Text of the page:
A man cannot be established through wickedness, but the righteous cannot be uprooted.
A man will not be established by wickedness, But the root of the righteous will not be moved.
Wickedness never brings stability; only the godly have deep roots.
You can't find firm footing in a swamp, but life rooted in God stands firm.
No man will make himself safe through evil-doing; but the root of upright men will never be moved.
No one finds security by wickedness, but the root of the righteous will never be moved.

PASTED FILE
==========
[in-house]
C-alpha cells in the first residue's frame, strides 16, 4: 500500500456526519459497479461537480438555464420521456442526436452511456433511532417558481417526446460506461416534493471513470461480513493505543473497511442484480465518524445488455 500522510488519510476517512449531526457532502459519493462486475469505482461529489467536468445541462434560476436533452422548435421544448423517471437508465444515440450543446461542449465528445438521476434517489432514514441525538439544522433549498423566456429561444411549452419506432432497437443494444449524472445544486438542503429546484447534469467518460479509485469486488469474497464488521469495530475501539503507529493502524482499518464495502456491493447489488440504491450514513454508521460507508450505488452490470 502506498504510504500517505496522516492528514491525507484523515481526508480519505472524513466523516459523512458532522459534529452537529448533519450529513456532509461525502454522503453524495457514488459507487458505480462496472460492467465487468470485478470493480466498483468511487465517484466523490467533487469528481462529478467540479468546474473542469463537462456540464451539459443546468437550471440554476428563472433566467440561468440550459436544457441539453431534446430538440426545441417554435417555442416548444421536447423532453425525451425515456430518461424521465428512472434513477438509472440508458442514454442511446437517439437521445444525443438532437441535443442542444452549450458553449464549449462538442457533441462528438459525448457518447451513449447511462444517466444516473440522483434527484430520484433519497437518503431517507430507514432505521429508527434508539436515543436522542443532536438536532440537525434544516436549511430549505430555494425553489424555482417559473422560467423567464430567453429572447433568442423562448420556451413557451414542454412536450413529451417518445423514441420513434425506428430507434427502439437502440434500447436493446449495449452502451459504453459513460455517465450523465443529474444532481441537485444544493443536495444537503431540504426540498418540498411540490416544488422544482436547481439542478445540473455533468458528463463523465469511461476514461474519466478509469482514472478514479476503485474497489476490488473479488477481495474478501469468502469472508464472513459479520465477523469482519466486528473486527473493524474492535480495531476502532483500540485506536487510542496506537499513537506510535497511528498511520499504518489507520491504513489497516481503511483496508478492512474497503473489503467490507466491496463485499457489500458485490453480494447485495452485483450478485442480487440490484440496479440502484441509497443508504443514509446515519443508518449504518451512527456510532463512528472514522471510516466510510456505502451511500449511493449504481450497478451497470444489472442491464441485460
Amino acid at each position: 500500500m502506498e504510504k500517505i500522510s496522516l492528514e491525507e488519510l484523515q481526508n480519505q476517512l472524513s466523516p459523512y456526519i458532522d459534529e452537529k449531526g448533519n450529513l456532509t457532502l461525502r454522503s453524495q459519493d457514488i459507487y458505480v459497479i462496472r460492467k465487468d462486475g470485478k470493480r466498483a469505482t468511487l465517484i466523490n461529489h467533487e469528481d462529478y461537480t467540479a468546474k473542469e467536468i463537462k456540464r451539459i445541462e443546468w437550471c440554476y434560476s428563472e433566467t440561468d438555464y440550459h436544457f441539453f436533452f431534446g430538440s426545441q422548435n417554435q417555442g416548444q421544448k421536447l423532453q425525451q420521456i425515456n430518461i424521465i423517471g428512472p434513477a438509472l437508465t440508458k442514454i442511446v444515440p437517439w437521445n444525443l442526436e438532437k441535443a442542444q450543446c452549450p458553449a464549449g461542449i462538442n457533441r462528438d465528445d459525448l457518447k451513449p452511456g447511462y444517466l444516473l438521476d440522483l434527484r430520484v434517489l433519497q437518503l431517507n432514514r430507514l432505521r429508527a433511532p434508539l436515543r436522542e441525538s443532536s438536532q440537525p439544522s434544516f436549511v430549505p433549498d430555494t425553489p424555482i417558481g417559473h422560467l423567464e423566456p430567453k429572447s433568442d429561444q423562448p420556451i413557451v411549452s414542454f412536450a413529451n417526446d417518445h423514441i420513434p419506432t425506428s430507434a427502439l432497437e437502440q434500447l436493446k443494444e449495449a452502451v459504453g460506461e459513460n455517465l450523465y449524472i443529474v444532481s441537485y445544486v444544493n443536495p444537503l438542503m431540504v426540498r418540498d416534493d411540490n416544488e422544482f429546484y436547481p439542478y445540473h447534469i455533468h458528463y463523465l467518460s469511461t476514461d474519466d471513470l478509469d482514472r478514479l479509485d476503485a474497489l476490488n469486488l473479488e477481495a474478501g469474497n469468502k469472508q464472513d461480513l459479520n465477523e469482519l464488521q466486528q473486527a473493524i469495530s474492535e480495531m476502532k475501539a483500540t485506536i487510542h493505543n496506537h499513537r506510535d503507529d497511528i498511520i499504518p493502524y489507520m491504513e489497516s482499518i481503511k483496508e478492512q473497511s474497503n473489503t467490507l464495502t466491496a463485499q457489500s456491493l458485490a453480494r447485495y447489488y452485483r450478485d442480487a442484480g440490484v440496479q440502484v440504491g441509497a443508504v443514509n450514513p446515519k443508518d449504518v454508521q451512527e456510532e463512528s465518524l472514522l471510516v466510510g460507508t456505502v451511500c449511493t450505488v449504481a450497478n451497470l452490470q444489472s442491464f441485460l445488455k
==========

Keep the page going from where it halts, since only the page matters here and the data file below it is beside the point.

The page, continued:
A man is not established by wickedness, But the root of the righteous cannot be moved.
|NET © [draft] ITL|
|NET © Notes||
1 tn Heb “a man cannot be.”
2 tn The Niphal imperfect of כּוּן (cun, “to be established”) refers to finding permanent “security” (so NRSV, TEV, CEV) before God. Only righteousness can do that.
3 tn Heb “a root of righteousness.” The genitive צַדִּיקִים (tsadiqim, “righteousness”) functions as an attributive adjective. The figure “root” (שֹׁרֶשׁ, shoresh) stresses the security of the righteous; they are firmly planted and cannot be uprooted (cf. NLT “the godly have deep roots”). The righteous are often compared to a tree (e.g., 11:30; Ps 1:3; 92:13).